I can probably tell you that if your dream was difficult to achieve (studying architectural design requires a degree of 4-8 years/the world of reporting has overtaken a drastic change with the revolution of the internet and instant news reporting/becoming a vet requires expensive schooling and professional resources), you were more than likely discouraged by someone at one point in your life. Even the ones that we love often give us discouragement disguised as advice. One of my goals in life (among other things) is to publish a young adult fantasy novel, and I can't count the times that members of my family have suggested that I have a "Plan B" or "A safe plan" in case the 'writing thing' doesn't work out. They tell me that they're proud of me and that they know I'll be published one day, but then they instantly follow that up with a vague statement regarding a traditional job or a career.

So to return back to the question of "I have to work in order to make a living"...If you are someone who can't stand the thought of working a 9-5 job the rest of your life, I challenge you to find your passion and to work on achieving that goal each and every day. If you have to work a full-time job, use your time off to pursue your goal. Want to write a book? Wake up early before your shift and write 3-4 pages. Eat supper and then crank out another 5-8 pages. Or maybe you want to open a hair salon? Use your weekends researching how to open a DBA (Doing Business As) business out of your home, and once you have all of the necessary information and paperwork, make it happen. You may have to work a job you hate while you pursue your goals, and that's alright. As long as you're working on yourself, there's nobility in that. I'm working on launching my own business and I'm also writing a book, but since neither of those are providing enough income for my family, I currently work at a local bank.

"But what's wrong with being average?" Some people ask this question. Or they'll say things like, "Why can't you just be happy with what you have? You've built a great life for yourself". My answer to questions like these are simple: I realize that this one life is the only chance I'll have to ever accomplish anything great. That's it. One life. If I'm lucky, I'll live somewhere between 80-90 years, and at 25 years old (turning 26 in two months) I'm already roughly 30% through my life. If I want to accomplish the goals that I've set for myself, there is no time to waste. People who settle in life act as if they have some kind of "Do-Over Button" that they can press at the end of their life to go back and finally accomplish what they've always wanted to accomplish. Most people push off putting in the hard work outside of their 9-5 jobs for "tomorrow". They'll start saving for a trip to Spain "tomorrow". They'll think about going back to college to finish their degree "tomorrow". And then "tomorrow" quickly turns into 6 months...and then a year....and then five years. And before you know it, you're 75 and you can't do the things you always dreamed about doing. So my passion comes from my understanding that life is incredibly short and that this is my one opportunity.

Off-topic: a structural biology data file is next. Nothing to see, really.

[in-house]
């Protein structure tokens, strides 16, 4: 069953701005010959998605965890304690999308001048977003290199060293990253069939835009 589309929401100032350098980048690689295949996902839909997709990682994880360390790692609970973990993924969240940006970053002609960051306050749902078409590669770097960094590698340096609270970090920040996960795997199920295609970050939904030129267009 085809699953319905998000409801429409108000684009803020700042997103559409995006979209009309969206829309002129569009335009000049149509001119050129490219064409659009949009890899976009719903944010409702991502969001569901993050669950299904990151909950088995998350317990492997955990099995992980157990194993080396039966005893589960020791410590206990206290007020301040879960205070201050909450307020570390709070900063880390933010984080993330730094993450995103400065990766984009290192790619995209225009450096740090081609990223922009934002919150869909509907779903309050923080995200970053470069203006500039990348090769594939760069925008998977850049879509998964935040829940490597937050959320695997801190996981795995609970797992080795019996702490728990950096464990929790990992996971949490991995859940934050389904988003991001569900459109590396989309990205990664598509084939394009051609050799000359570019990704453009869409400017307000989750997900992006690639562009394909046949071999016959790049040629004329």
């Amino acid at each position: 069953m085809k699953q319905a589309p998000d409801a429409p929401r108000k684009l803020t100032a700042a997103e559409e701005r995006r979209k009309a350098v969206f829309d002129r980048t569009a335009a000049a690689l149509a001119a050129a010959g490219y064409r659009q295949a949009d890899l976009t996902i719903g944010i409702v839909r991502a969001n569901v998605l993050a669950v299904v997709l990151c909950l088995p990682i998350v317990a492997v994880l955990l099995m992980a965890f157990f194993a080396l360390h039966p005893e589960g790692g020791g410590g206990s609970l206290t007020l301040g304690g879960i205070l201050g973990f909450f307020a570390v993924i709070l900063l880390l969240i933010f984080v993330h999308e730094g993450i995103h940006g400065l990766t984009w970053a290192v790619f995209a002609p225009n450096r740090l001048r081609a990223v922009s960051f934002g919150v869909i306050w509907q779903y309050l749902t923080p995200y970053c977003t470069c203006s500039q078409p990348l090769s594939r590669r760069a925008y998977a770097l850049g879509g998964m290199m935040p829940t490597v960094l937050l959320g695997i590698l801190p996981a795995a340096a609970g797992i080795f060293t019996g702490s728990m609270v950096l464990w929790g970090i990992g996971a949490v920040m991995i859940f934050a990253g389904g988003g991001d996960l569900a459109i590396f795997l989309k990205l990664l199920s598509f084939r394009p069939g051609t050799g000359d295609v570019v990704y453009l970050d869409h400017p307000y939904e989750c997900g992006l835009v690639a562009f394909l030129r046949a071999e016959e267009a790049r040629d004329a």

I'll end with this: There is no reason in the year 2016 for any person to be living a life that they hate...No reason whatsoever. Nothing frustrates me more than someone who constantly complains about their situation but never takes the steps to change their circumstance. This is your life. No one is going to step in and magically change everything that is wrong with your situation. Eventually, we each must step up and make the necessary changes if we want to achieve our goals.

I'm terribly afraid of waking up one day when I'm 80 years old and realizing that I settled for my life. The thought of working 'some job' simply for the sake of security is maddening to me, and it's a life that I refuse to accept. I'm deathly afraid of being average, and I'll spend every day of my life making sure that I leave average in the rear view mirror.


Reference:

http://www.forbes.com/sites/susanadams/2014/06/20/most-americans-are-unhappy-at-work/#4ee36e885862